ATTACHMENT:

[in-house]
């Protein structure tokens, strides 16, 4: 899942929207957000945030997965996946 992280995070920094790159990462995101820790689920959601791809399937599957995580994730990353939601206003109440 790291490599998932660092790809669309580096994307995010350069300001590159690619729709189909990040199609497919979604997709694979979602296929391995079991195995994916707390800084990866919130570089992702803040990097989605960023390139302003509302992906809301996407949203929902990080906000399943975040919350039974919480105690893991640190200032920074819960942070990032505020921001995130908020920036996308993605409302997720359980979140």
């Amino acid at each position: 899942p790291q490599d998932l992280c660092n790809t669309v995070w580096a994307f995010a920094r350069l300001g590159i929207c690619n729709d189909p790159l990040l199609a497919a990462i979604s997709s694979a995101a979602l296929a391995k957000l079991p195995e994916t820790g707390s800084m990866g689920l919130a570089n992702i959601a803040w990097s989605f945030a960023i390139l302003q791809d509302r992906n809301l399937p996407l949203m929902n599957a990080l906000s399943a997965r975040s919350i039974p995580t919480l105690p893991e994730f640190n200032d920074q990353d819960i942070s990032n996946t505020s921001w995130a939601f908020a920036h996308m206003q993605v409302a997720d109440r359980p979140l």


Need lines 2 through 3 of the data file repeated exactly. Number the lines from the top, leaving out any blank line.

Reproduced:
């Protein structure tokens, strides 16, 4: 899942929207957000945030997965996946 992280995070920094790159990462995101820790689920959601791809399937599957995580994730990353939601206003109440 790291490599998932660092790809669309580096994307995010350069300001590159690619729709189909990040199609497919979604997709694979979602296929391995079991195995994916707390800084990866919130570089992702803040990097989605960023390139302003509302992906809301996407949203929902990080906000399943975040919350039974919480105690893991640190200032920074819960942070990032505020921001995130908020920036996308993605409302997720359980979140």
């Amino acid at each position: 899942p790291q490599d998932l992280c660092n790809t669309v995070w580096a994307f995010a920094r350069l300001g590159i929207c690619n729709d189909p790159l990040l199609a497919a990462i979604s997709s694979a995101a979602l296929a391995k957000l079991p195995e994916t820790g707390s800084m990866g689920l919130a570089n992702i959601a803040w990097s989605f945030a960023i390139l302003q791809d509302r992906n809301l399937p996407l949203m929902n599957a990080l906000s399943a997965r975040s919350i039974p995580t919480l105690p893991e994730f640190n200032d920074q990353d819960i942070s990032n996946t505020s921001w995130a939601f908020a920036h996308m206003q993605v409302a997720d109440r359980p979140l």